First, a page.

But even legal distractions (like eating or adjusting the radio) can significantly increase your risk of being in an accident or driving erratically, so it's better to avoid as many distractions as possible. Otherwise, you might find yourself looking at the wrong end of a citation.

So unless you're really in a hurry, you’re better off eating your Big Mac indoors or in the parking lot.

What's the Difference between Primary and Secondary Enforcement of Distracted Driving Laws?

Primary enforcement of distracted driving laws means the police can pull you over if they see you violating state distracted driving laws.  

Secondary enforcement of distracted driving laws means the police can cite you for violating distracted driving laws only if you break another law while doing so.

Michigan uses primary enforcement.

This means that even if you're obeying all traffic laws and believe you're in total control of your vehicle, if a police officer sees you sending a text message or checking your email while driving, you can be pulled over and given a citation.

What's the Fine for Distracted Driving in Michigan?

Currently, the penalties for a distracted driving citation in Michigan are:

  • For a first violation, offenders are fined $100.
  • For a second and subsequent violation: $200.
  • For violating the law while holding a Level 1 or Level 2 license: This is a civil infraction and is penalized with a fine of up to $240.

Michigan's fines for distracted driving compared to surrounding states

Michigans’s fines for distracted driving compared to surrounding states

As you can see, the cost for violating distracted driving laws in Michigan is higher than most of its neighboring states. So now's a good time to rethink just how valuable that text message actually is. You’re really better off just waiting until you arrive at your destination.

Does Distracted Driving in Michigan Increase Insurance Rates?

That depends.

In most cases, a distracted driving ticket won't add points to your license, so there's a good chance your car insurance company won't know about the infraction.

But points do get added if you cause an accident or commit a moving violation while distracted. In this case, your insurance company will be aware that you violated the state's distracted driving laws and this can cost you big-time.

Michigan residents have seen rate increases of over $600 a year following a distracted driving citation that's been reported to their insurance company — much higher than the national average.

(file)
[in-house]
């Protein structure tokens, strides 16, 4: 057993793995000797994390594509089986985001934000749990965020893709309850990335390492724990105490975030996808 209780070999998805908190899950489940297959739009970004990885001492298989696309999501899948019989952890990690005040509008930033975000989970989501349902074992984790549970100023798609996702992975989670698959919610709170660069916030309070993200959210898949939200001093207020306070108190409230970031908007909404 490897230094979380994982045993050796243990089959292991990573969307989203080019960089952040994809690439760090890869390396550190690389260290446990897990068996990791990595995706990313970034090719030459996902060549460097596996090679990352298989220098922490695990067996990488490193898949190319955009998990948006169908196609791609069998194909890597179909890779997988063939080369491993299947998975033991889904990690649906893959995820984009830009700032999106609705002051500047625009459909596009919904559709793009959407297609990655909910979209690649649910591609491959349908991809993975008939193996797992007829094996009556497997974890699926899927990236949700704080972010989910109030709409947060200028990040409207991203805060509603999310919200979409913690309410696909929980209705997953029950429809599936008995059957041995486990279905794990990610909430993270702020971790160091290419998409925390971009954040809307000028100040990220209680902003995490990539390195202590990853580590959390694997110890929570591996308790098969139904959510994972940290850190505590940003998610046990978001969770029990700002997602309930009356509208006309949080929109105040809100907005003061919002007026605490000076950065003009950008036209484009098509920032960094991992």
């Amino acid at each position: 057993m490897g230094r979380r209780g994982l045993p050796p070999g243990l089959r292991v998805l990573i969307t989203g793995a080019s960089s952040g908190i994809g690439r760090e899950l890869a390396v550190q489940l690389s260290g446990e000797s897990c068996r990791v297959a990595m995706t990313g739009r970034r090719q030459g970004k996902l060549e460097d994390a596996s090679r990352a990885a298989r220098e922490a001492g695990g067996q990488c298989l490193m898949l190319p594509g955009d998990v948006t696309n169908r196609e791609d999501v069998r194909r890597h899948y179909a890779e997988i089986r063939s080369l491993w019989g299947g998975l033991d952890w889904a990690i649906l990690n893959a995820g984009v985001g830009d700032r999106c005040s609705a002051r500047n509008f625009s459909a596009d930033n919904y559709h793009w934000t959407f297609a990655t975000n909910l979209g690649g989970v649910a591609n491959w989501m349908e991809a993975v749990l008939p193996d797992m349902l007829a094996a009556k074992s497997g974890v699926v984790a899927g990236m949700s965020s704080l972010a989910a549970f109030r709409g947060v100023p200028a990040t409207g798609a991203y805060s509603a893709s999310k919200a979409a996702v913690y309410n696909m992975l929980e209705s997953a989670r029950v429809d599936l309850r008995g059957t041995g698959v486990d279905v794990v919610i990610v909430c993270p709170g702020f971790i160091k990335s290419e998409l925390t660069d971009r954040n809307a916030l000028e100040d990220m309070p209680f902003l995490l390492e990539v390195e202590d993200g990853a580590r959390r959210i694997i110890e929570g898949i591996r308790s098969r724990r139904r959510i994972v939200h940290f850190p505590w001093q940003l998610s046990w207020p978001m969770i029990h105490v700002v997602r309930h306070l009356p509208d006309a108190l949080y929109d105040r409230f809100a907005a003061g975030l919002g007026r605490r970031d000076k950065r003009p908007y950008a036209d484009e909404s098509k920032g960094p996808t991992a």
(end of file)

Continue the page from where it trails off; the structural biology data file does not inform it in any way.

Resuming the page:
And if you have a safe driver discount, you can probably kiss that goodbye. Distracted driving will almost certainly disqualify you from receiving this discount, and this can cause your rate increase to be even more painful.

What If I Drive into Another State?

Distracted driving laws vary by state, and when you cross that state line you are required to follow their laws. Claiming ignorance of the law will not get you out of a citation, so be sure to check on the current laws for any states you may be traveling through before you take your next road trip.

Many states ban the use of handheld devices while driving, and some don't. So hey, just put the phone away and don't risk the fine. It's never worth it.

What's Michigan Doing To Prevent Distracted Driving?

Lawmakers are currently working toward strengthening distracted driving laws with a ban on the use of handheld devices while driving. This legislation has the full backing of Governor Gretchen Whitmer and is expected to become a full-on law in the near future.

In the meantime, Michigan’s Distracted Driving Action Team is developing and enacting strategies like:

  • Developing effective public education initiatives
  • Promoting distracted driving enforcement
  • Implementing low-cost roadway countermeasures, such as rumble strips
  • Improving data collection on driver distractions involved in crashes
  • Monitoring the effectiveness of countermeasures adopted by other states

So What Can You Do?

Quite simply, just put the phone away — even if that means in the glove compartment. The fines themselves are definitely not worth it, let alone the more serious consequences to you and others on the road. Let’s all just get where we’re going safely and save the texting until you get home.

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http://publications.michigantrafficcrashfacts.org/2018/Crash.pdf

https://www.michigan.gov/documents/msp/Distracted_Driving_Fact_Sheet_552283_7.pdf

http://www.legislature.mi.gov/(S(u0cdq02dhgzgdsga5cpye3tm))/mileg.aspx?page=GetObject&objectname=mcl-257-602b

https://www.michigan.gov/documents/msp/Distracted_Driving_Action_Plan_2018_644051_7.pdf